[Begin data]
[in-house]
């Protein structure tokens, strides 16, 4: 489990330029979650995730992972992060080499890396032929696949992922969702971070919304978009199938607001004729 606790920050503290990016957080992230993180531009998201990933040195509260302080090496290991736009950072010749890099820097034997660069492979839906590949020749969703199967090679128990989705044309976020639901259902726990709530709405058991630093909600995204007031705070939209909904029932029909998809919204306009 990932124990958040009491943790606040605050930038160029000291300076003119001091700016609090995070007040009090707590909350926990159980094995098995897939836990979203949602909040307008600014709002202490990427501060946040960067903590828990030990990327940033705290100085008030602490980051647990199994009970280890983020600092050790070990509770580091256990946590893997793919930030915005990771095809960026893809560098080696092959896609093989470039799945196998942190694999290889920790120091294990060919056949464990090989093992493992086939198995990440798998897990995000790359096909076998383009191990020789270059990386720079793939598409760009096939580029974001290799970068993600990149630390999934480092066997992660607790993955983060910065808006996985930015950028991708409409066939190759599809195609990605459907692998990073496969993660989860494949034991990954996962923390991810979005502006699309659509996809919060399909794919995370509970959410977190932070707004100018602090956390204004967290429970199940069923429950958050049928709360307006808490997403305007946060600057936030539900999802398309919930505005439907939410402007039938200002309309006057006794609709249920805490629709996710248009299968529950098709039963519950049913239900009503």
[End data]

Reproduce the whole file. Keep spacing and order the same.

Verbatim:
[in-house]
């Protein structure tokens, strides 16, 4: 489990330029979650995730992972992060080499890396032929696949992922969702971070919304978009199938607001004729 606790920050503290990016957080992230993180531009998201990933040195509260302080090496290991736009950072010749890099820097034997660069492979839906590949020749969703199967090679128990989705044309976020639901259902726990709530709405058991630093909600995204007031705070939209909904029932029909998809919204306009 990932124990958040009491943790606040605050930038160029000291300076003119001091700016609090995070007040009090707590909350926990159980094995098995897939836990979203949602909040307008600014709002202490990427501060946040960067903590828990030990990327940033705290100085008030602490980051647990199994009970280890983020600092050790070990509770580091256990946590893997793919930030915005990771095809960026893809560098080696092959896609093989470039799945196998942190694999290889920790120091294990060919056949464990090989093992493992086939198995990440798998897990995000790359096909076998383009191990020789270059990386720079793939598409760009096939580029974001290799970068993600990149630390999934480092066997992660607790993955983060910065808006996985930015950028991708409409066939190759599809195609990605459907692998990073496969993660989860494949034991990954996962923390991810979005502006699309659509996809919060399909794919995370509970959410977190932070707004100018602090956390204004967290429970199940069923429950958050049928709360307006808490997403305007946060600057936030539900999802398309919930505005439907939410402007039938200002309309006057006794609709249920805490629709996710248009299968529950098709039963519950049913239900009503």